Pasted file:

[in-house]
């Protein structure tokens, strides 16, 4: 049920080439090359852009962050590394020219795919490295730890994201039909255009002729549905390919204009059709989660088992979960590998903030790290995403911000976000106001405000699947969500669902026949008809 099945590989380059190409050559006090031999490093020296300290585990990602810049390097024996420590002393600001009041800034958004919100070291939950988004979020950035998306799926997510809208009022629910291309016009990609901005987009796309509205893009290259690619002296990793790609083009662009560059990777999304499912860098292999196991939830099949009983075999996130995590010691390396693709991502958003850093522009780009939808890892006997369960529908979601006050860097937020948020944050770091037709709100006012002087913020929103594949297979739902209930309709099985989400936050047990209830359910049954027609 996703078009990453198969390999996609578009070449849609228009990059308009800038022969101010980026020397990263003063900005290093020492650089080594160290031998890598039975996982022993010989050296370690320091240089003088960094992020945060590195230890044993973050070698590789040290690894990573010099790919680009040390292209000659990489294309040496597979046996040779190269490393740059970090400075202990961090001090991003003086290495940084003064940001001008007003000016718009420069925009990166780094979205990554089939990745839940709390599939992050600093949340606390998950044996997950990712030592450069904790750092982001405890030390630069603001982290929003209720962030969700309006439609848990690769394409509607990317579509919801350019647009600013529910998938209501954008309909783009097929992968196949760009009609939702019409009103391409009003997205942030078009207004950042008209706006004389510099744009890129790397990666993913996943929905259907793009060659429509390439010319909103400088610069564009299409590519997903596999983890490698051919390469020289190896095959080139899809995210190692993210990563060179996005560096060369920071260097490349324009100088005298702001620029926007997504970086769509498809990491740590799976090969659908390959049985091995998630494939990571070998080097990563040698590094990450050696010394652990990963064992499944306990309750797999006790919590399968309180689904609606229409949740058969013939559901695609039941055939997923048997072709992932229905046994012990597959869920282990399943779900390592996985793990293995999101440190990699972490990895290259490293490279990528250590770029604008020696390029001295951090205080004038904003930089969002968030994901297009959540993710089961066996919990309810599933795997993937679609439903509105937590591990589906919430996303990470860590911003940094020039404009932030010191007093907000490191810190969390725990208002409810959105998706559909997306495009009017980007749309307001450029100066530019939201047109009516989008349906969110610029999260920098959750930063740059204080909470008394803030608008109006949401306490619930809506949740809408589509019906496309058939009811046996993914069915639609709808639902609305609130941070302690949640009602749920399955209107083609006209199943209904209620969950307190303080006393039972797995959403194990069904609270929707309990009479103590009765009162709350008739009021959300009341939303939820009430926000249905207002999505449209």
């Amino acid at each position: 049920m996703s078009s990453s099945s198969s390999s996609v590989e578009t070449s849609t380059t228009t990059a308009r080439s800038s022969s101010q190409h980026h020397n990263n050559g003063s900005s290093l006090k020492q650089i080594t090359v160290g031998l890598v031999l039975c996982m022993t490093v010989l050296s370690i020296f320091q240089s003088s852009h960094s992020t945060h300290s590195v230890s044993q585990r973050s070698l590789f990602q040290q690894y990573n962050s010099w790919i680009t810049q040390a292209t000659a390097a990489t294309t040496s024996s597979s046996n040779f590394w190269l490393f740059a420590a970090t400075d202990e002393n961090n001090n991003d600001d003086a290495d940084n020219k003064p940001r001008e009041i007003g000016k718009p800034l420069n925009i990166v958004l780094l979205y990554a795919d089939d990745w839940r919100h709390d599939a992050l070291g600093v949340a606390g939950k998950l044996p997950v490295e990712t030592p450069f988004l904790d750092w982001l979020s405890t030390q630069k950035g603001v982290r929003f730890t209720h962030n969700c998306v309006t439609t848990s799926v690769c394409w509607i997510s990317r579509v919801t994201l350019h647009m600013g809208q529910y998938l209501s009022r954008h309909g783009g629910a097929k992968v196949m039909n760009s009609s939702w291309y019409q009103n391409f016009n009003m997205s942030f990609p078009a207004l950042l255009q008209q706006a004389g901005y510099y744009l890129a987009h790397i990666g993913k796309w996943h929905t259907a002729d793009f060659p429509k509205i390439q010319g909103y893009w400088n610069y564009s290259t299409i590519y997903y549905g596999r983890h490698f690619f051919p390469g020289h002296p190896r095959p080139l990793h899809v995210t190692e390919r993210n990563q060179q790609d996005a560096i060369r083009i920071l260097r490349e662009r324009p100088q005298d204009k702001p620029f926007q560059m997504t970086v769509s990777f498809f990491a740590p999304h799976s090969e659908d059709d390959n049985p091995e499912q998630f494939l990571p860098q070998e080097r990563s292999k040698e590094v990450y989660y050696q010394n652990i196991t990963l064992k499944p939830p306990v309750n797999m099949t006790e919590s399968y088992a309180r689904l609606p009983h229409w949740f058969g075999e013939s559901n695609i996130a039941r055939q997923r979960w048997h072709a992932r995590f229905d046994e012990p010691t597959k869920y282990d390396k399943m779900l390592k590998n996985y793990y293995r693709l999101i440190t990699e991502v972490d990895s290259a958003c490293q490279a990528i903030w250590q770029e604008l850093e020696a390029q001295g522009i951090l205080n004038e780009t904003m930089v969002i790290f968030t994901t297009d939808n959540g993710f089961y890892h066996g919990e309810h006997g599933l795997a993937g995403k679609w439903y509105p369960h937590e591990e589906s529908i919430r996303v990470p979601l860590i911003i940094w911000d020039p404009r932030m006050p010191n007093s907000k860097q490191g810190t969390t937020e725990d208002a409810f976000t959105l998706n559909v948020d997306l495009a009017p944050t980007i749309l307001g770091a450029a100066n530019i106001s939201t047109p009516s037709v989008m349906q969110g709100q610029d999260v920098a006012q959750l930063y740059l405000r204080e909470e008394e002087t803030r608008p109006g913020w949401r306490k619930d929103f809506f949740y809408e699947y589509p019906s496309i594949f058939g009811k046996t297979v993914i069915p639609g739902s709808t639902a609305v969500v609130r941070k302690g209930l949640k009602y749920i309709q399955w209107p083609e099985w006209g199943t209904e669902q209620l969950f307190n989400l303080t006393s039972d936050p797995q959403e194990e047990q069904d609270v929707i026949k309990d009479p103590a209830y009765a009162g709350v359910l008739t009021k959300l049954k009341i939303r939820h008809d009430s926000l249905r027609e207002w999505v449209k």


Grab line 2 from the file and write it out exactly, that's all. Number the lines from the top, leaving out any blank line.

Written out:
């Protein structure tokens, strides 16, 4: 049920080439090359852009962050590394020219795919490295730890994201039909255009002729549905390919204009059709989660088992979960590998903030790290995403911000976000106001405000699947969500669902026949008809 099945590989380059190409050559006090031999490093020296300290585990990602810049390097024996420590002393600001009041800034958004919100070291939950988004979020950035998306799926997510809208009022629910291309016009990609901005987009796309509205893009290259690619002296990793790609083009662009560059990777999304499912860098292999196991939830099949009983075999996130995590010691390396693709991502958003850093522009780009939808890892006997369960529908979601006050860097937020948020944050770091037709709100006012002087913020929103594949297979739902209930309709099985989400936050047990209830359910049954027609 996703078009990453198969390999996609578009070449849609228009990059308009800038022969101010980026020397990263003063900005290093020492650089080594160290031998890598039975996982022993010989050296370690320091240089003088960094992020945060590195230890044993973050070698590789040290690894990573010099790919680009040390292209000659990489294309040496597979046996040779190269490393740059970090400075202990961090001090991003003086290495940084003064940001001008007003000016718009420069925009990166780094979205990554089939990745839940709390599939992050600093949340606390998950044996997950990712030592450069904790750092982001405890030390630069603001982290929003209720962030969700309006439609848990690769394409509607990317579509919801350019647009600013529910998938209501954008309909783009097929992968196949760009009609939702019409009103391409009003997205942030078009207004950042008209706006004389510099744009890129790397990666993913996943929905259907793009060659429509390439010319909103400088610069564009299409590519997903596999983890490698051919390469020289190896095959080139899809995210190692993210990563060179996005560096060369920071260097490349324009100088005298702001620029926007997504970086769509498809990491740590799976090969659908390959049985091995998630494939990571070998080097990563040698590094990450050696010394652990990963064992499944306990309750797999006790919590399968309180689904609606229409949740058969013939559901695609039941055939997923048997072709992932229905046994012990597959869920282990399943779900390592996985793990293995999101440190990699972490990895290259490293490279990528250590770029604008020696390029001295951090205080004038904003930089969002968030994901297009959540993710089961066996919990309810599933795997993937679609439903509105937590591990589906919430996303990470860590911003940094020039404009932030010191007093907000490191810190969390725990208002409810959105998706559909997306495009009017980007749309307001450029100066530019939201047109009516989008349906969110610029999260920098959750930063740059204080909470008394803030608008109006949401306490619930809506949740809408589509019906496309058939009811046996993914069915639609709808639902609305609130941070302690949640009602749920399955209107083609006209199943209904209620969950307190303080006393039972797995959403194990069904609270929707309990009479103590009765009162709350008739009021959300009341939303939820009430926000249905207002999505449209």